Small Ball: Great for Baseball, Bad for Agencies

Clients Don't Come to Us for Walks, Bunts and Stolen Bases

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Phil Johnson
Phil Johnson
I often find myself struggling to articulate a marketing theory, or an emerging trend, only to have my friend and PJA president, Mike O' Toole, come along and nail it with a few simple words. So, the basic insight behind this post comes from Mike, and he could probably articulate it better than me, but since he's busy managing our operations, you're stuck with my version of the story.

It all started during the summer when I noticed how the trending business topics of the day influence the way we manage our agency. For months, we've been bombarded with news about shrinking budgets, increased project work, smaller assignments and the move for marketers to work with a roster of agencies. After a while, rather than forming big plans for the future, we start to scale back our ambitions and plan our business based on a set of diminished expectations. Rather than thinking big, we start to think small.

Against this backdrop, Mike and I began talking about our 2011 business plan, and he said to me, "I'm worried that as an industry we're starting to play small ball." For those of you who aren't little-league parents and baseball fans, small ball is all about eking out a run without taking the risk of hitting the ball. You advance the runner with walks, stolen bases, and sacrifice bunts. You're not looking for a home run. You're working for a series of small advantages to get a win. This is actually a pretty good baseball strategy but a lousy marketing strategy and definitely not a path to market leadership.

Mike and I speculated about why this is happening. These are just theories, so jump in. We think a big factor is that many companies are making a lot of small bets on a large number of tactics, none of them sufficient to make a big difference. Here are some examples:

  • Companies understandably want to increase awareness. Yet, with so many competing interests, on- and off-line advertising is often under funded, or disconnected from the deeper buying process.

  • Companies increase product-based demand-generation activities when they feel revenue pressure. In doing so, they don't always answer buyers' more fundamental questions about a market or a company.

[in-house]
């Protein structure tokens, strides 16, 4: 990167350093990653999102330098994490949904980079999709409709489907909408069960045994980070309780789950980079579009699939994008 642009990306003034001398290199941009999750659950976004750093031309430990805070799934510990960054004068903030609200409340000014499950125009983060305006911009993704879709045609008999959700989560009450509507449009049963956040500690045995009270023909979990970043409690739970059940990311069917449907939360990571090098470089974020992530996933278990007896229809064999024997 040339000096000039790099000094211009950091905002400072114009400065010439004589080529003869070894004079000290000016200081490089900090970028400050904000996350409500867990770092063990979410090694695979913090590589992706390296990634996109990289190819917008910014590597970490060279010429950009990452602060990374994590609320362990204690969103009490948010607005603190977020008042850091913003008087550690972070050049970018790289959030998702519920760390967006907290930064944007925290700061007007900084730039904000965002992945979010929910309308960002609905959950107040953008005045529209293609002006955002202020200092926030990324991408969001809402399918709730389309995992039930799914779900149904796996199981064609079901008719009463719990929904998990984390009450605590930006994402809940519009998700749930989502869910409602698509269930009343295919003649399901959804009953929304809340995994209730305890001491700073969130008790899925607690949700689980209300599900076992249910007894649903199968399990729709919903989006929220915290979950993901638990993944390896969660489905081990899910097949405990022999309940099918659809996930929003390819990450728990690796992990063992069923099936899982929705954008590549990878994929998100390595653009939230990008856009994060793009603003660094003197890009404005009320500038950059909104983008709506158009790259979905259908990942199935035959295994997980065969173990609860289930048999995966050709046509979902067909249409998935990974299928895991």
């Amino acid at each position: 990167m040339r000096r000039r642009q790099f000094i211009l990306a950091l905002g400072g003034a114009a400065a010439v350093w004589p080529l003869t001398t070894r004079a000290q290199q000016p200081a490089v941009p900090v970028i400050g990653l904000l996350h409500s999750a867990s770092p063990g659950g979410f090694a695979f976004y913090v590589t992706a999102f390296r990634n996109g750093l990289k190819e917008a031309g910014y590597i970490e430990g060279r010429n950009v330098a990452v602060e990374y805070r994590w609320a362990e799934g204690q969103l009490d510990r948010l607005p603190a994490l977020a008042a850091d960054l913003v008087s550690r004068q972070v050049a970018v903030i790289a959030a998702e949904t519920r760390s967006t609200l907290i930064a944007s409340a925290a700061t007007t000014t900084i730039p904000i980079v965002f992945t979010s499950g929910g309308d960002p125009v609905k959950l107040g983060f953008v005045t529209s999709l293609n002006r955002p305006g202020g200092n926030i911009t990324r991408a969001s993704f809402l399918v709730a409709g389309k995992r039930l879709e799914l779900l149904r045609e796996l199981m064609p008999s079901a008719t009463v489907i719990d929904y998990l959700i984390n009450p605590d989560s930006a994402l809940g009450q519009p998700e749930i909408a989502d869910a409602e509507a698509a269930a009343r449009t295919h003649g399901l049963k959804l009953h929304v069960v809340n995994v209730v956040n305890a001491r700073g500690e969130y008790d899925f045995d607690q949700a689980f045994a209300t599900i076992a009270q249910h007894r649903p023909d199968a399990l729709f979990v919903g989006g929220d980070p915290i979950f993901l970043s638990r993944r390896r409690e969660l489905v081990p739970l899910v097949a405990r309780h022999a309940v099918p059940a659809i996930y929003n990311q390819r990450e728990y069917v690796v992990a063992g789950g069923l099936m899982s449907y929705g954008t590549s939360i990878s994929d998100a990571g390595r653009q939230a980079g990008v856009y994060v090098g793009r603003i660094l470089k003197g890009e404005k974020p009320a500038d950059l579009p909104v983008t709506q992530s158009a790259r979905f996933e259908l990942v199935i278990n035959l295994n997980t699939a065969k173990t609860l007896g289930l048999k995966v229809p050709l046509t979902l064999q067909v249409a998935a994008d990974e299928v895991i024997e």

• Everyone wants a strong social-media presence, but investments in social channels may miss the reality that consumers are actually elsewhere. More importantly, companies create social programs without developing the content that make them effective and without providing a reason for people to engage.
You might jump to the conclusion that the natural instinct would be to integrate all of these activities. In reality, there's increased separation between marketing functions. Multiple departments spread this work out across an increasing number of agencies.

These behaviors trickle down to the agency. Rather than lead, we react to the trends and start to play our own version of small ball. We pursue smaller pieces of business, adjust to limited resources, and think less about our client's bigger marketing challenges. While this may be the path of least resistance for the agency ("We're just adapting to the current business climate"), we end up reinforcing ineffectual marketing behaviors, rather than promoting fresh thinking and innovative strategies.

Clients don't need agencies to think small and make cautious bets. They can do that without us. Regardless of the marketing tribe that each of us represents -- digital, branded content, public relations, social -- we earn our value by thinking big and taking bold action. It's the only way to elevate our clients and help them connect with their customers in a meaningful way.

Regardless of which way the prevalent wind blows, agencies should continue to fight for a few core principles.

Integration remains more important than ever because there's more to integrate. Our campaigns need to provide authenticity and consistency throughout the digital, social, mobile world along all the pathways that consumers travel.

We need advertising that drives engagement. It's not enough to move perceptions on a pre-post survey. Advertising must drive significant online engagement, provide meaningful content and facilitate connections between people and brands.

We need to remember that with all of the amazing technologies changing the way people behave and interact with brands, it still takes intelligent creativity to help companies stand out in a saturated environment. To quote Mike, "We're not in the business of creating stuff. We're in the business of creating impact."

It's not about the size of the budget. It's not about how many agencies work on the business. There's no end to the obstacles in sight and there never will be. It's about helping clients achieve ambitious goals that they can't do on their own. You can't get there playing small ball and waiting for a walk to get on base.

Phil Johnson is CEO of PJA Advertising & Marketing with offices in Cambridge and San Francisco. Follow Phil on Twitter: @philjohnson
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